I created this piece with the intention of embodying the personal life experiences and choices of an aboriginal woman; an aboriginal mother. The mother and child depicted in the artwork was taken from a photograph of a 16-year-old aboriginal mother whom was holding her child over her head. The image of the mother and child was used to suggest the innate power and love that a mother has towards her child. So-much-so that the aboriginal mother is able to raise her child up; despite her age, despite her race, despite the fact that the father had left, despite social and racial inequality, despite intergenerational effects of residential school, despite the fact that nearly half of children in foster care in Canada are aboriginal, despite the underfunding of aboriginal education and underfunding of the aboriginal social welfare system, despite all stereotypes; a mother’s love is powerful enough to overcome all of these barriers for her child. The bond between a mother and child is sacred, universal, and is shared existentially across the cultures. The mother holding the child over herself also portrays that the child’s dreams, needs, wants, are raised up above the mothers own dreams, needs and wants.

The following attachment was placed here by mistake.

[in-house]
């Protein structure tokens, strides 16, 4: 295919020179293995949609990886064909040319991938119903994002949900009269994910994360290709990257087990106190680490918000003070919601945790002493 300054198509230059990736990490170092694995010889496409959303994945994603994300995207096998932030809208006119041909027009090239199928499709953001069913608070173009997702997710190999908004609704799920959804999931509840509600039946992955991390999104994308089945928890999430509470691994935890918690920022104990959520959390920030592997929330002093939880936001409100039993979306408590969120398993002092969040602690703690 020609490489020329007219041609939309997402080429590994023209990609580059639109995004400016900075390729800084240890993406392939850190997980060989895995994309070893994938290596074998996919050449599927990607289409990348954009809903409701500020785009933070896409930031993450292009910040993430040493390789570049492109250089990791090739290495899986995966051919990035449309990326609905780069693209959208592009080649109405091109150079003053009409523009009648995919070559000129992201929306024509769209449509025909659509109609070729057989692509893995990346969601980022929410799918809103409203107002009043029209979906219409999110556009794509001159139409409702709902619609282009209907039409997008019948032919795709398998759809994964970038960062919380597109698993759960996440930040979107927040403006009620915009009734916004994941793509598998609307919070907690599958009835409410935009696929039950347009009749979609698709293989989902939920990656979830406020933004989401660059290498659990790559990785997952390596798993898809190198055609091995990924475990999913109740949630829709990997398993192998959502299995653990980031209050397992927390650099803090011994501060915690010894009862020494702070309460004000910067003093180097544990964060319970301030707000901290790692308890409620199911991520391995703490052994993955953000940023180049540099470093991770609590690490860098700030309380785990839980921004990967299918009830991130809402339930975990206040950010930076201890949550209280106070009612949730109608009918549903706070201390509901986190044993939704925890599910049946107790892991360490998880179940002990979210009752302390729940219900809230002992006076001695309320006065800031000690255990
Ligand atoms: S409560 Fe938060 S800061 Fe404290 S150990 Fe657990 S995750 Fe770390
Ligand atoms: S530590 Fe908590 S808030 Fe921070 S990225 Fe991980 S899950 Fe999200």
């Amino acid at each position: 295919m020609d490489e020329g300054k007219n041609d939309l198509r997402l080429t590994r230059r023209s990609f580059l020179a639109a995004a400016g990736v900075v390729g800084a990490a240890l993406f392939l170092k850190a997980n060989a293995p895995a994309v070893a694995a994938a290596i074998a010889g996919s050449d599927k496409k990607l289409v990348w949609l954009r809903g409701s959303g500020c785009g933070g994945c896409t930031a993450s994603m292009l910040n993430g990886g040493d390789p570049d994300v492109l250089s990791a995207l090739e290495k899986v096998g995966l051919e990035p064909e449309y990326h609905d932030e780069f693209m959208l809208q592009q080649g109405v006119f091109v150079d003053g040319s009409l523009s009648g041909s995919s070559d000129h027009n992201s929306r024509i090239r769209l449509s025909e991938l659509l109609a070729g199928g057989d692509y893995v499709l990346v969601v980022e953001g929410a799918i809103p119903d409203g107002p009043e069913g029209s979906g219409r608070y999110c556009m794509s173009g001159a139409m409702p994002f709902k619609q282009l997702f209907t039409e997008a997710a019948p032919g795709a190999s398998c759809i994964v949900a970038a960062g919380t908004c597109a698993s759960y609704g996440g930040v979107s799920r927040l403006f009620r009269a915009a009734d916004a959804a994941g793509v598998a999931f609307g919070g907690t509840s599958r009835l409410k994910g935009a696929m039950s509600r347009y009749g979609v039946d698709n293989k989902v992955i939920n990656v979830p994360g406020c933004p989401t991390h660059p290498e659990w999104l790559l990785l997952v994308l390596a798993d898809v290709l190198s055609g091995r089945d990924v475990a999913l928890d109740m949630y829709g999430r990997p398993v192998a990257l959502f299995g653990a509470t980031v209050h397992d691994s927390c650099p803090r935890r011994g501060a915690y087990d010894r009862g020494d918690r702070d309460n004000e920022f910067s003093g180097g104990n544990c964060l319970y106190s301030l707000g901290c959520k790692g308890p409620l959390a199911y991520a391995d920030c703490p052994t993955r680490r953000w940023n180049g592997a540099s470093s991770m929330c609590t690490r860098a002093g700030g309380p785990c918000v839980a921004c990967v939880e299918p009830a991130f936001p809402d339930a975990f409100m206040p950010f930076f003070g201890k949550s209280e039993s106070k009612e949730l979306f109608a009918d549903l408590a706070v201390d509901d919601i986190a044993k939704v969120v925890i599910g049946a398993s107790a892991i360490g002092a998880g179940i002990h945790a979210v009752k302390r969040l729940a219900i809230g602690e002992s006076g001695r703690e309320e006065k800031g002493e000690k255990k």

The interwoven dreamcatchers above the mother and child was taught to me by an elder. The two dreamcatchers intertwined figuratively portrays the intertwining of two people. Like the two dreamcatchers, the two people’s lives are intertwined, so much so, that they cannot simply become undone and nothing can separate the two spirits. Such is the bond between the mother and child, as the hopes and dreams eventually become one between the mother and child.
The image of the mother, child, and dreamcatchers are printed on birch bark. It was printed on birch bark to demonstrate the resilient link between the present and past aboriginal culture; as aboriginal women historically, used birch bark to create baskets, trays, dishes, storage boxes etc. But I also chose to print it on birch bark because, when ignited, birch bark burns quickly; it is extremely flammable. Birch bark is constantly used as a tool to start fires and that’s what I believe all aboriginal woman are capable of. Despite all of the nuances of today’s society, aboriginal women are capable of starting fires, to spark change.